Here, Lucky’s regurgitations are met with fixed attention. However, this enthrallment soon decays to derision and finally to frenzied terror and a frantic tackle to end it all. This all occurs as the result of one seemingly harmless command: “Think!” Interestingly enough, despite “saying” so much, Lucky actually conveyed very little tangible information throughout his prolonged session of thought. Even worse, this information is nearly indiscernible, lost upon verbal manifestations of Lucky’s passion and confusion. Certainly, a topic of “divine” profoundness is at hand with a white-bearded “God” receiving several mentions. This topic is also tethered to Earthly affairs as well. Lucky goes on to mention various schools of thought, a handful of philosophers, and even tennis and other Earthly ventures. However, despite all this content which would give Lucky’s speech the appearance of intellect and profundity, the slave spends all his time thinking aloud about nothing at all. Although interrupted, Lucky even inadvertently punctuates his speech with the word “unfinished.” Ultimately, nothing was said. Language, once again, fails to serve its sole purpose. In fact, language is even seen here to be a threat to stability and well-being – Beckett displays language’s ability to stir fear and even aggression in others. Lucky’s speech had such a negative impact on the three men listening that they appeared to go mad. This is especially frightening due to the fact that all they were hearing was essentially the articulation of “nothing.” Lucky’s ramblings on “quaquaquaqua” could be easily replaced with a high frequency dog whistle and cause the same effect. Lucky’s speech is merely a showcase of language’s flaws and inefficacy. The words amount to nothing more than noise and hot air.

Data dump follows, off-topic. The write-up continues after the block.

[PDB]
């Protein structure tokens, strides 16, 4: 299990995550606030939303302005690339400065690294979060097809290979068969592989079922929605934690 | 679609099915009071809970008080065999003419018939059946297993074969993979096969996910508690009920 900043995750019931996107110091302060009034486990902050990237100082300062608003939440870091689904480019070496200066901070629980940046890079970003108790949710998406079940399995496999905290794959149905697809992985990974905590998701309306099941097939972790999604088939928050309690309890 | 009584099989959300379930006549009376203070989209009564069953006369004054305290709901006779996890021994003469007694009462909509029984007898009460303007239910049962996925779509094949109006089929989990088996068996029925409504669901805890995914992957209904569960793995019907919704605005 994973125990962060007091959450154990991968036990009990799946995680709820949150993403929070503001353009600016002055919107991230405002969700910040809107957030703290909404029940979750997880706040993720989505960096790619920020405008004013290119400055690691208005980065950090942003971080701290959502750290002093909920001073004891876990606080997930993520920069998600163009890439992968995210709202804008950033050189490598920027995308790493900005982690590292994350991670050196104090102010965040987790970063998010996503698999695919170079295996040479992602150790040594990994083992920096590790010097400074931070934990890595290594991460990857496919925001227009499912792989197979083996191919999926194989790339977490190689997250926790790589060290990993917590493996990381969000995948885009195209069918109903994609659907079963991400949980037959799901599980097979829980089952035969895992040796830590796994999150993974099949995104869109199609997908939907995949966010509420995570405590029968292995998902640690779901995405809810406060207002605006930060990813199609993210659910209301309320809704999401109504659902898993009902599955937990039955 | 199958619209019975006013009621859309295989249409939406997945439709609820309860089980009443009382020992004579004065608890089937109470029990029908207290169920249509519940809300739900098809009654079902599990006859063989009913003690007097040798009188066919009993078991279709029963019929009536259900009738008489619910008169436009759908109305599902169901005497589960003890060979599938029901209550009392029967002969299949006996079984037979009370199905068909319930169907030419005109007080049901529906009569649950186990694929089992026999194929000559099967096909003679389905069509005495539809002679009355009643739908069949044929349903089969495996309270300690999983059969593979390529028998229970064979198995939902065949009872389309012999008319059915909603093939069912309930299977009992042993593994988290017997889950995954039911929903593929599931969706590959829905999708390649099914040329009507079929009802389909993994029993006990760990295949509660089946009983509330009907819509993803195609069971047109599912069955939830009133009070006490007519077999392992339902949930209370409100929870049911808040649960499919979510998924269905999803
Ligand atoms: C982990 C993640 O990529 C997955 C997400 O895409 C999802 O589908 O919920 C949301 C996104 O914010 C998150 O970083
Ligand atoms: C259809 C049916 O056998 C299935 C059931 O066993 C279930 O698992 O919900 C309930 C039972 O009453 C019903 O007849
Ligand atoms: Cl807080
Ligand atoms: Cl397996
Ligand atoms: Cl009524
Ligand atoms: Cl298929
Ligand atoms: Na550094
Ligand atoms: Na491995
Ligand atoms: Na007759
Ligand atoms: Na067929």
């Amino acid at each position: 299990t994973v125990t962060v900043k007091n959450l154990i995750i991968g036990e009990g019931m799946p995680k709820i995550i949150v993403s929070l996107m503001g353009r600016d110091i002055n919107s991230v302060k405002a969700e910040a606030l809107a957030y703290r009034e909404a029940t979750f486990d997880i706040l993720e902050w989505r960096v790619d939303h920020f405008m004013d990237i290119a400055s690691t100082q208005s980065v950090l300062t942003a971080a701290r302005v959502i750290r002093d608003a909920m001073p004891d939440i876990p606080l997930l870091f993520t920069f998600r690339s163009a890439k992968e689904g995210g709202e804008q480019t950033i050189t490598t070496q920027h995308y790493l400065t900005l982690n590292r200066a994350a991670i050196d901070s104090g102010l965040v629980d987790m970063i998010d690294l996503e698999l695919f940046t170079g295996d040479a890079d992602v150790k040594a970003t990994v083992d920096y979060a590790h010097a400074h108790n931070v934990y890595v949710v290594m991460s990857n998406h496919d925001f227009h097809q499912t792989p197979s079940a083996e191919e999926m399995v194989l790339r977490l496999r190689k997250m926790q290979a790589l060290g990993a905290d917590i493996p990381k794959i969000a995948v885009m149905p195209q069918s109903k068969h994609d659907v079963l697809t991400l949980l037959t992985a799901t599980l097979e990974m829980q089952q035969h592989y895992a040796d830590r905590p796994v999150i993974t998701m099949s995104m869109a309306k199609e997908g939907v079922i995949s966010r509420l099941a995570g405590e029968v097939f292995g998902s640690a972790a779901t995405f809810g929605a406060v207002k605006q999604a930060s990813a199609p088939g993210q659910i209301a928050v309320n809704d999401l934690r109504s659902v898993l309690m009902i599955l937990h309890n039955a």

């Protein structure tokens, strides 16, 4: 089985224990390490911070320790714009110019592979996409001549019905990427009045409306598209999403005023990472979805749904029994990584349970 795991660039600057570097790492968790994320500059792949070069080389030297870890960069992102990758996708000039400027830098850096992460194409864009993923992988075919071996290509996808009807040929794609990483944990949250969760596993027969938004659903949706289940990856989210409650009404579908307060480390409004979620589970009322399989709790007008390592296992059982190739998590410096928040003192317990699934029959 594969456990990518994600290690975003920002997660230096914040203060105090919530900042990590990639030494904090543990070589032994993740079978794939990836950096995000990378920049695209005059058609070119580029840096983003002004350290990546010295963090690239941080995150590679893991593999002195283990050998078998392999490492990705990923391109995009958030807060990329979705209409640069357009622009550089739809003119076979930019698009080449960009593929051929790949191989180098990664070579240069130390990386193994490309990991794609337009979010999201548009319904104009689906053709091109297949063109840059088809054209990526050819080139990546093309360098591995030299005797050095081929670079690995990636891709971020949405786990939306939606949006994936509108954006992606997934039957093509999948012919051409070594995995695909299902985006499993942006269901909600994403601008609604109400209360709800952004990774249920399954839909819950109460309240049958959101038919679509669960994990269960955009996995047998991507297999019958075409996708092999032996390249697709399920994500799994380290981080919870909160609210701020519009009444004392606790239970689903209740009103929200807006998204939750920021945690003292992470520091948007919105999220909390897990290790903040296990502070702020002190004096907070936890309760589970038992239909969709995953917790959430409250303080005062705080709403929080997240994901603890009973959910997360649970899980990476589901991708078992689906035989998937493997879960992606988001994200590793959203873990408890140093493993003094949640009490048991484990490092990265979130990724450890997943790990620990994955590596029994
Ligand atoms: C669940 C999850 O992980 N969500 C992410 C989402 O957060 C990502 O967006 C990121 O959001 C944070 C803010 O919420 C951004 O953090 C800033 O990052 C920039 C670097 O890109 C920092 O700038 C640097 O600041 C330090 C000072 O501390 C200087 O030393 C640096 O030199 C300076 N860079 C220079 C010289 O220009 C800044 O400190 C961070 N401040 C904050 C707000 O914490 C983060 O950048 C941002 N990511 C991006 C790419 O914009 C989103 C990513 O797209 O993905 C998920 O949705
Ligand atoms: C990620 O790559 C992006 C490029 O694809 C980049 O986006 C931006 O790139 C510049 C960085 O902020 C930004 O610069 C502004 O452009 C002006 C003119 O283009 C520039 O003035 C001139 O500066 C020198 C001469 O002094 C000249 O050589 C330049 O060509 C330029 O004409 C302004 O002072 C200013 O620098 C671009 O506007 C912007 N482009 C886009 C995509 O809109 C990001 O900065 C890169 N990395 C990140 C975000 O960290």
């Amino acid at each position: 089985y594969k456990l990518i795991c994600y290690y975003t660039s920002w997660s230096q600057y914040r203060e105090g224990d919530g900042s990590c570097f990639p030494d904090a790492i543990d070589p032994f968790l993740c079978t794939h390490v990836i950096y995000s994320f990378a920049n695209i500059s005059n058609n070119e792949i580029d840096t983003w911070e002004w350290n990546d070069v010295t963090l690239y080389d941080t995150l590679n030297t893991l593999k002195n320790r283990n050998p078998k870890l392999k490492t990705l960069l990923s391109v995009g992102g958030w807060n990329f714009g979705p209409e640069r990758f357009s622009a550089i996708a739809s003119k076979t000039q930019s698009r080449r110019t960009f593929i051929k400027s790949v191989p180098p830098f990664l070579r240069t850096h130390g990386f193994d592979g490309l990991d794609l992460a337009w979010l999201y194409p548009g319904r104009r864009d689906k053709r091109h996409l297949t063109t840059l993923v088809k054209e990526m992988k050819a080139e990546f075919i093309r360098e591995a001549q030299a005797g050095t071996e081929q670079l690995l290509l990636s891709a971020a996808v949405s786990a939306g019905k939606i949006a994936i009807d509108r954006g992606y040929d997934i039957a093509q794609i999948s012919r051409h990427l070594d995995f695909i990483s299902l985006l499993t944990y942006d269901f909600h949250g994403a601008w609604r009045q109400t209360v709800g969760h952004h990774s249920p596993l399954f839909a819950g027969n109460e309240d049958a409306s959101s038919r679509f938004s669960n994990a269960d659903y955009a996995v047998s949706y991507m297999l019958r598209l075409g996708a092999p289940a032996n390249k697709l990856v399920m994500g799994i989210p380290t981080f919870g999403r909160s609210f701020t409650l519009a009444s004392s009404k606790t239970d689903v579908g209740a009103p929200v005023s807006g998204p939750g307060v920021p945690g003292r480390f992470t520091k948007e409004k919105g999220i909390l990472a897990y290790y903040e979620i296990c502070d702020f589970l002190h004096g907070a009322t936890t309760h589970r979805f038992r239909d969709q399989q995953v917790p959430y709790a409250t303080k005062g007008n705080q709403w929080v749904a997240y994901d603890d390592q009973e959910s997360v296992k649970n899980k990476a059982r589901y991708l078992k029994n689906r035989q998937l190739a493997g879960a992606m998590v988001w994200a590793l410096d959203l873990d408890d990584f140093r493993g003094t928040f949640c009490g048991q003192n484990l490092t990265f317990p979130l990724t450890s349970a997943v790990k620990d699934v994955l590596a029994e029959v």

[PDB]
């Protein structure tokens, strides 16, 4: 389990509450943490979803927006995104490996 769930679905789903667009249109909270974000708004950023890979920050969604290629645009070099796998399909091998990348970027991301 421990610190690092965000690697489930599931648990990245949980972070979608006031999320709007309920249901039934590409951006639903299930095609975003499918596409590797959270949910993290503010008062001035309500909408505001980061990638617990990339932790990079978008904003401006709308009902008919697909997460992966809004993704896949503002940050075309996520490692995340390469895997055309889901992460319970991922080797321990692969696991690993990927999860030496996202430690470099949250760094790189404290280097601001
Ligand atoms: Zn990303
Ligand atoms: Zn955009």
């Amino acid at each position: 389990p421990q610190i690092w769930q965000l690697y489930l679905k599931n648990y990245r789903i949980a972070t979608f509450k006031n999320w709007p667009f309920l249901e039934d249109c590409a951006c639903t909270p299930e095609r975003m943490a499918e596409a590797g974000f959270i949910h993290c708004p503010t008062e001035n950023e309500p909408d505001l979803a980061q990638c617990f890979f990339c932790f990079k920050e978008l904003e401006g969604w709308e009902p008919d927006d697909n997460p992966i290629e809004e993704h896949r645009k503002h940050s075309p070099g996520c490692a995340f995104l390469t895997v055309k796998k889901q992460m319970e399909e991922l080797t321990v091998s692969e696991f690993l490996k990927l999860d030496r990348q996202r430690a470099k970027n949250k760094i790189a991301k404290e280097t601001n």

Finally, when compared to other works which recognize similar faults in communication, Beckett’s reflections on language are far more monumental in their futility and absurdity. William Falkner’s As I Lay Dying, for example, dictates that human communication is impaired because perceptions of truth vary from person to person, and that language is incapable of portraying any universal truth. Waiting for Godot, on the other hand, dictates that there is no universal truth to convey, and that any attempts to communicate absurdity will only result in frustration, confusion, and more absurdness. In fact, the action of communication through spoken or written language is absurd within itself. This point in particular is the reason behind Waiting for Godot’s quirky, nonsensical attitude. This void is exemplified by the play’s ending.
Vladimir: Well? Shall we go?
Estragon: Yes, let’s go.
They do not move, (109).
The communication of nonsense elicits only nonsense in return. Here, Gogo and Didi once again surrender to this dogma of absurdity. They say they will go and fail to move. At this point, it’s as if Beckett’s characters completely fail to recognize the intention behind the words they speak. Attempts of verbal communication through language fall flat, almost signifying an abandonment of language altogether. Now, they accept absurdity, a world absent of communication that’s meaningful or worthwhile.
Ultimately, Beckett’s critique, fully veiled in irrationality, does well to illuminate the absurdity of language and communication. In this light, the artistic medium which once depended on language abandons it outright, and the conventions of drama are twisted and distorted. This upheaval is an understandable outcome; Waiting for Godot is an expression of the confusion of the post-World War II world. Certainly, Beckett acknowledges that this new world is one devoid of language, where communication is just as absurd as the situations which beget its necessity.